Here’s an illustration to let you see what I mean. My parents, Retha and Mike Cook from St. Johns, Michigan, loved to golf. I didn’t like it at all, so when they went golfing, they would let me stay home. Yes, alone….and that’s another story.
One time when they were gone, I got the Pledge and the sweeper and boy, was I going to clean up the house for them. They would be so happy. When dusting my Mom’s dressing table, one of her gorgeous broaches lay open, and before I knew it, that broach was in my little hand (about 8 yrs old) and I was scratching this message into their fine furniture:
“I love you, Mommy” on the right side, and “I love you Daddy” on the left side.
When they got home, I led them through every room to show them how clean it was. When we got to the bedroom and they saw my scratched-in message, my Mom’s chin dropped. “We love you, too,” she stuttered.
If you’re not familiar with attachment disorder, this one is a classic.
Beneath the please-my-parents syndrome, however, was a deep fear of rejection. Would they ever reject me, their only child? My Mom never did, but it was a different story with my Dad later in life.
As adoptees, we need to let go of that need to be loyal to a fault…to please our parents, no matter how much effort it costs us. We need to let go.
The reactions of my family members hurt and I didn’t understand why they wouldn’t back me searching for my birth mother. My husband said, “Sherrie, she shut the door 47 years ago and if you try to open it, you may get hurt.” Translating what my Dad might have been thinking…well, I don’t know. I can’t judge.
Please understand how important finding our roots is to many adoptees…I dare say the majority! It has nothing to do with your parenting success or failure. It is a part of us we must discover. That is the book title of well-respected author, speaker, and reunited birth mom, Lee Ezell– “The Missing Piece.” Listen to her incredible birth mother and adoptee reunion story here: http://youtu.be/EaR9KdLdwAU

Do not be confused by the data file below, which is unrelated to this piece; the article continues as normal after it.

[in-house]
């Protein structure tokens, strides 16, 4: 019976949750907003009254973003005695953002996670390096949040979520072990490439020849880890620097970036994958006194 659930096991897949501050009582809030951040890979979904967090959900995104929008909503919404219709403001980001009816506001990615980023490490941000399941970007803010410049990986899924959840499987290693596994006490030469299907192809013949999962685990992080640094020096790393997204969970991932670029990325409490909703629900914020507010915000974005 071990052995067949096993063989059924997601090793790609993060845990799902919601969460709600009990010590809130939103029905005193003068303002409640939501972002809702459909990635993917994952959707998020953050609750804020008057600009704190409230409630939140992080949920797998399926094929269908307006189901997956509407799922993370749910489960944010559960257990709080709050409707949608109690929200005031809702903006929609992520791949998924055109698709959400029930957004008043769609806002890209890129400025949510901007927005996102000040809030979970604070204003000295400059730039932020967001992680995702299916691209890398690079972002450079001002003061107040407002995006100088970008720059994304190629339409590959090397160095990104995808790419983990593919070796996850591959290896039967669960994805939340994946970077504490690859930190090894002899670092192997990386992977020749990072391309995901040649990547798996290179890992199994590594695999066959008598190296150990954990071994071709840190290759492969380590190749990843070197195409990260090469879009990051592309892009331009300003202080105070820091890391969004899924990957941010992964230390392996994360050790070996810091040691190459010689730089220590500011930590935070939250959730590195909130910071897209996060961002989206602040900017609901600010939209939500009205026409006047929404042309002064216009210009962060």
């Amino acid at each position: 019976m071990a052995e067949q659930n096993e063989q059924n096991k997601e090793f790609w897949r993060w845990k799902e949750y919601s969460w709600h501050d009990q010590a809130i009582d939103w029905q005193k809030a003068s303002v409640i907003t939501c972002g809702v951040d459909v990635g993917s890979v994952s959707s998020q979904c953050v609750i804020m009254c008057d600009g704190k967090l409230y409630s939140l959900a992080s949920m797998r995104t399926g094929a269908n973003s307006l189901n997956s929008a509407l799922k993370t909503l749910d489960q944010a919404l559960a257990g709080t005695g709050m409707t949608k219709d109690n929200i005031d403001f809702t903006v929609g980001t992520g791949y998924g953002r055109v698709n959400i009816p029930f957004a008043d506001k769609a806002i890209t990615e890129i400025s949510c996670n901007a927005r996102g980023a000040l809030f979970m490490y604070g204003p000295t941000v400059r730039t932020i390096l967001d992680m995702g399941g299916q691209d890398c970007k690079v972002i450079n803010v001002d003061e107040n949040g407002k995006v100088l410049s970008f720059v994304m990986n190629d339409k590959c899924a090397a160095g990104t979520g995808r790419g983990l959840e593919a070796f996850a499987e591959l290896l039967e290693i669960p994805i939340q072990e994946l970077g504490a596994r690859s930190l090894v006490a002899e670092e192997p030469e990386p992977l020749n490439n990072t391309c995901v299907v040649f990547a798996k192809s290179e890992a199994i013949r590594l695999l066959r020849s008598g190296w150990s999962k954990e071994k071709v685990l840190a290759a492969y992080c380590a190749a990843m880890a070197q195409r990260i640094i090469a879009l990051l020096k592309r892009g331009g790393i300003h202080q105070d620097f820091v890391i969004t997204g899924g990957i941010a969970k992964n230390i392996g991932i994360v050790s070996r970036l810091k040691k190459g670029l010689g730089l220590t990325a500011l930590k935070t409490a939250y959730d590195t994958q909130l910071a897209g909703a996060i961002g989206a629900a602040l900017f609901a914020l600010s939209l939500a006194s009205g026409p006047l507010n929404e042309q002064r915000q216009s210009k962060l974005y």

Even though we may look strong and ready, please remember we are petrified to get up on big wing of God, the great Eagle. To let him have his way in our lives. To give up control. We are just squawking baby eaglets when we get in touch with our desire to search. Those meltdowns are proof we are in touch with the original pain of losing our first family. Ouch. I don’t like you. I don’t like being adopted. You are real. I can’t wait to get away from you. Leave me alone. I don’t need you.
Let us feel the pain! It’s how we prepare for flying from our past. Rest assured, those who love an adoptee, that is common in the healthiest of adoptive parents to feel threatened. A counselor who specializes in adoption/trauma issues would be such a asset for both parents and searching adoptees.
What we wish others who love us would say and do:
1. I’m not surprised. Your birth parents are very important and we will back you.
2. I hope you will “count the cost” and make sure you are in a healthy place emotionally and spiritually to discover the worst or the best.
3. I am with you, no matter what happens. I have always loved you and that will never change.
4. How can I help?
5. Show compassion!
6. You can do it. I’ve got your back.
7. I am praying for you every step of the way.
8. Would you like to go through a workbook called Under His Wings together, or by yourself? It will help you get even stronger before you meet your birth family.
Please stay in touch and would you mind “liking” this new blog?